Originally Posted by

**djb**
re 8 vs 9, yes it is only 1 more, but your example of 8sp 11-32 and 9 sp 11-32 is one I am familiar with. In our household we have both and all I can say is that when you ride bikes that have closer ratios, you really get to like it.

the 8sp 11-32 has a 20% jump in there, between the 15t and 18t, which is a big jump. I rode a 8sp 11-28 for a long time and now have a 12-25 on that bike, with a 12-13-15-17-19-21-23-25 which has closer % between shifts, which is just so nice.

I realize that a 12-25 isnt much use while touring, unless its on a bike with a 42/32/22 which gives a 22 g.i. low, but really my point is that having closer jumps is always going to be attractive and has real world advantages, easier on the legs and knees, nice in headwinds or long drawn out climbs where sometimes you are too high, then too low.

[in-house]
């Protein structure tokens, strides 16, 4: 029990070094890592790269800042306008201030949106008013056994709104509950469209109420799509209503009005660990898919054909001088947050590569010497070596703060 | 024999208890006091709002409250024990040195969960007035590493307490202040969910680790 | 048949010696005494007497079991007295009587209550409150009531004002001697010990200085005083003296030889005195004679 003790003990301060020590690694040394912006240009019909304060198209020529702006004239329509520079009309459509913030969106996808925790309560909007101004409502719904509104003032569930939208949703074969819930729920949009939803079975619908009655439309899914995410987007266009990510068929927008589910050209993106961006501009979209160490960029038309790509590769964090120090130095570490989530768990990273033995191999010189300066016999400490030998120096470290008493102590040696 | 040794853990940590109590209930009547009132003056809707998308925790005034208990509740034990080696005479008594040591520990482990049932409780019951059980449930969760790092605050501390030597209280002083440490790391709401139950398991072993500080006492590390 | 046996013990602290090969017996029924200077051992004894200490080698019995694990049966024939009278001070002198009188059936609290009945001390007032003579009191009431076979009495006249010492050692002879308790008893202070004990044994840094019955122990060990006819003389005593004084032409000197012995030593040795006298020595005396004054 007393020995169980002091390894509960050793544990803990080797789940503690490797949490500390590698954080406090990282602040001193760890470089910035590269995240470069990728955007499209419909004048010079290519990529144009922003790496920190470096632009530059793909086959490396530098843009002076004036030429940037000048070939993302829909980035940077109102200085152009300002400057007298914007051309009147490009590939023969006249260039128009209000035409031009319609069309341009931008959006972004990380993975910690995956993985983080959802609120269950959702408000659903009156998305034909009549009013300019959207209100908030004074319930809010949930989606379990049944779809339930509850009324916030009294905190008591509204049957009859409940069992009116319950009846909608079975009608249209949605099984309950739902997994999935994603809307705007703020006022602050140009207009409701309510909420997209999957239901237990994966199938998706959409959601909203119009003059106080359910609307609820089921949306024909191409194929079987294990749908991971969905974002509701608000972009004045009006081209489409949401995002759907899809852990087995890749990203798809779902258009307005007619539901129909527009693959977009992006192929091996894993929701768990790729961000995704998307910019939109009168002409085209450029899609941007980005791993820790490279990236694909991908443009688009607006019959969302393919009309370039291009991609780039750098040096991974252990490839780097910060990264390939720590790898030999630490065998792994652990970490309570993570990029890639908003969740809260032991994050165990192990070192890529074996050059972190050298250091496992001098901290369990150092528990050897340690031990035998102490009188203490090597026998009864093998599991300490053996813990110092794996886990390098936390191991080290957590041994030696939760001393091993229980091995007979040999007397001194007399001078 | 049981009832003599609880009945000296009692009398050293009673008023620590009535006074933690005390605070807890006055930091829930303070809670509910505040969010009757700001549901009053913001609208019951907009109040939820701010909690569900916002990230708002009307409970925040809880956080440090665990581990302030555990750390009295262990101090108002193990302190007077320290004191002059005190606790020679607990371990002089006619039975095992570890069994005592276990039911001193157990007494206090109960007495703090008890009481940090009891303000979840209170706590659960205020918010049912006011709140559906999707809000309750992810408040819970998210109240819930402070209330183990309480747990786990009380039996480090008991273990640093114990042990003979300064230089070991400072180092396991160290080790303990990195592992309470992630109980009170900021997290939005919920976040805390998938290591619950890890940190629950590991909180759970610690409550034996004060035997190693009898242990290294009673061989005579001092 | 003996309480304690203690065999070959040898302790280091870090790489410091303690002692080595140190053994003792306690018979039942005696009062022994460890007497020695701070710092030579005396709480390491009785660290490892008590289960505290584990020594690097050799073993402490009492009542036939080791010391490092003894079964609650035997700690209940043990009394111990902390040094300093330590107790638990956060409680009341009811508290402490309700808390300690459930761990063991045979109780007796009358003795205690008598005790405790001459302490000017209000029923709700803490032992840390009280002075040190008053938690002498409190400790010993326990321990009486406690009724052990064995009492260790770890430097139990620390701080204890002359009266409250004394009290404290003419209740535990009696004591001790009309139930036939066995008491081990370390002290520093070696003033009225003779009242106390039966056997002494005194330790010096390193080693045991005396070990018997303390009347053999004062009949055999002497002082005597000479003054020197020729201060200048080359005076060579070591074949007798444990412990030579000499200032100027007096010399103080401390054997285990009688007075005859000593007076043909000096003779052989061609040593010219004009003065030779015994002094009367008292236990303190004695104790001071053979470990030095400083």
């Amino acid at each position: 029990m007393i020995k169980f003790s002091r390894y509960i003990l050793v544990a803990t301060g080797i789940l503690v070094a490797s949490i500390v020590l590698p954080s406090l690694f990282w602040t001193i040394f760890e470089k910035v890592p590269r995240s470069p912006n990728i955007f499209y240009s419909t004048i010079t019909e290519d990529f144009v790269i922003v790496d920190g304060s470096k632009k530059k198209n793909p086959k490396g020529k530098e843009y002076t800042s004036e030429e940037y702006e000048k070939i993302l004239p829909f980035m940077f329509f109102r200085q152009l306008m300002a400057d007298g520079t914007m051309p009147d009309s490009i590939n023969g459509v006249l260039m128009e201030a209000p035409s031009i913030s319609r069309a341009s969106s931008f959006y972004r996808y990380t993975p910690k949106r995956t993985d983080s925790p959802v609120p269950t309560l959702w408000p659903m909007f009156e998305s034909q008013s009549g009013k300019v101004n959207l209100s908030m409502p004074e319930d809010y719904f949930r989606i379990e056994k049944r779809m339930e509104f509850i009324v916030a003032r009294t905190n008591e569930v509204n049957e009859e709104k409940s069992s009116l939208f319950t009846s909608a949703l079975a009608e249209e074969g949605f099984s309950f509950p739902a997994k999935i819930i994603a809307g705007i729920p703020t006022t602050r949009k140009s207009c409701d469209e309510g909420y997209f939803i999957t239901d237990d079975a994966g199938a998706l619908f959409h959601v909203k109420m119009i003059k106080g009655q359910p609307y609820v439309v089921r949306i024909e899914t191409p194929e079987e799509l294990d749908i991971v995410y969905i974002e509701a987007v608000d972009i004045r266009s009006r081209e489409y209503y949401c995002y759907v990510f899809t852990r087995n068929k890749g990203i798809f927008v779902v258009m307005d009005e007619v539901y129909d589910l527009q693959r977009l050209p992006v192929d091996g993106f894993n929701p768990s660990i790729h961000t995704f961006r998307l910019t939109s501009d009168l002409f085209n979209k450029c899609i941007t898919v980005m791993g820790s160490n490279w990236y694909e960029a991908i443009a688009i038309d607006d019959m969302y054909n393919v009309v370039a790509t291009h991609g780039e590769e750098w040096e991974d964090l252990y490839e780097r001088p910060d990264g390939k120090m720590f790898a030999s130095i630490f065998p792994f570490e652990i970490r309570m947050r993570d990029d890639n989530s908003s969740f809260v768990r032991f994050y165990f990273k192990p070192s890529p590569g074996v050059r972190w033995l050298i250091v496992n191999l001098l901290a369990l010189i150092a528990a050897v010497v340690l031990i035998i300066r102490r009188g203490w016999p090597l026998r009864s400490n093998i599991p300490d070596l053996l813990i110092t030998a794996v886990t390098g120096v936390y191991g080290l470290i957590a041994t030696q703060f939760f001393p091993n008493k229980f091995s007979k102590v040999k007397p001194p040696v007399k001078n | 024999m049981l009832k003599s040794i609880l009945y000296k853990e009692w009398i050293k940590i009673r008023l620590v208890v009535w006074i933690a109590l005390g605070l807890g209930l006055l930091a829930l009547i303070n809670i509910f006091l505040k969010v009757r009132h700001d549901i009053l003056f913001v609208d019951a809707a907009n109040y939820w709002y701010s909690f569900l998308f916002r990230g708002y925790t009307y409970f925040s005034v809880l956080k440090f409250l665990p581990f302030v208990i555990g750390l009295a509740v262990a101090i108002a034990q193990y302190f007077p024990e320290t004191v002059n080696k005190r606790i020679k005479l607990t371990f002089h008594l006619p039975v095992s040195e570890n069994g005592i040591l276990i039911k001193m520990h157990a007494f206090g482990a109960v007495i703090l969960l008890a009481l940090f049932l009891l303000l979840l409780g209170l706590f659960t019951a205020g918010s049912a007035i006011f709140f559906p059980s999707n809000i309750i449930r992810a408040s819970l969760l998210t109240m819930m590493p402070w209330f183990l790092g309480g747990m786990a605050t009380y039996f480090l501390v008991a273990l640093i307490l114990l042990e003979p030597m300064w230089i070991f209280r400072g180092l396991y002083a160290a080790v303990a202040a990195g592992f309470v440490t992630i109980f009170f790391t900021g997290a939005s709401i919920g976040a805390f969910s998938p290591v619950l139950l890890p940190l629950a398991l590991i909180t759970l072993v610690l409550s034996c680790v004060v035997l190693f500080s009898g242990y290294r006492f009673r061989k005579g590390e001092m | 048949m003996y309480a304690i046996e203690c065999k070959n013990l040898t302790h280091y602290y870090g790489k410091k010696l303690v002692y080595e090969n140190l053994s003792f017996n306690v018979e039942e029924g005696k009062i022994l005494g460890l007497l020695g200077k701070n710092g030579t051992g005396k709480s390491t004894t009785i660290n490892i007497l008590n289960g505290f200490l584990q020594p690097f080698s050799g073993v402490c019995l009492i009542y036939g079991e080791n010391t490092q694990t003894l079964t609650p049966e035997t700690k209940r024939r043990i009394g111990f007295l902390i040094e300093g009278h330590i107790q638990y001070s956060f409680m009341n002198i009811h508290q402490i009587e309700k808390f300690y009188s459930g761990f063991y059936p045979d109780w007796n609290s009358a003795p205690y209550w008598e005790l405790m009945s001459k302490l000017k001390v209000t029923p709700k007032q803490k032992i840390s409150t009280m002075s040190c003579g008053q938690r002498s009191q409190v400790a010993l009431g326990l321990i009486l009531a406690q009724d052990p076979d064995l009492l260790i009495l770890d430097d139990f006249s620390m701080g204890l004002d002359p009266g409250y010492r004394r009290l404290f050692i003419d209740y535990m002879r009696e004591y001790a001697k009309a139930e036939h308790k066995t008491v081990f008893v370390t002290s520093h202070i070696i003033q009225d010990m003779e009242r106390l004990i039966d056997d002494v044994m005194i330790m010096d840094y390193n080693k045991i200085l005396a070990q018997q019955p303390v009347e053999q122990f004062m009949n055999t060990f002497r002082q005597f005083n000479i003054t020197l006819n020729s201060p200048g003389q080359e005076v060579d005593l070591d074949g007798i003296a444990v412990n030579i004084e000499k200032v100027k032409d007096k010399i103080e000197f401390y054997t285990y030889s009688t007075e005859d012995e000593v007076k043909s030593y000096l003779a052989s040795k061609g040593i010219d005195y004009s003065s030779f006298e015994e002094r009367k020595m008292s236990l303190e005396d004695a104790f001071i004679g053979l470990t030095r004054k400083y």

I guess I look at increased speed in back as a real plus, and for me having closer ratios are a priority and a real world advantage for my legs when you have a bunch of extra weight on a bike in a touring situation.

As I've gotten older and more gearing nerdier, I'll prefer to have a smaller crankset, but which allows a tighter cassette for the vast majority of riding speeds, in the 15-25kph range--as this is where it will be easier on your legs and knees and you will be faster overall at the same time (but still having a crucial low gear inch that of course depends on your load and terrain you'll be in).

here are three charts of three bikes in our household with various gearing setups, specifically look at the percentage jump between shifts.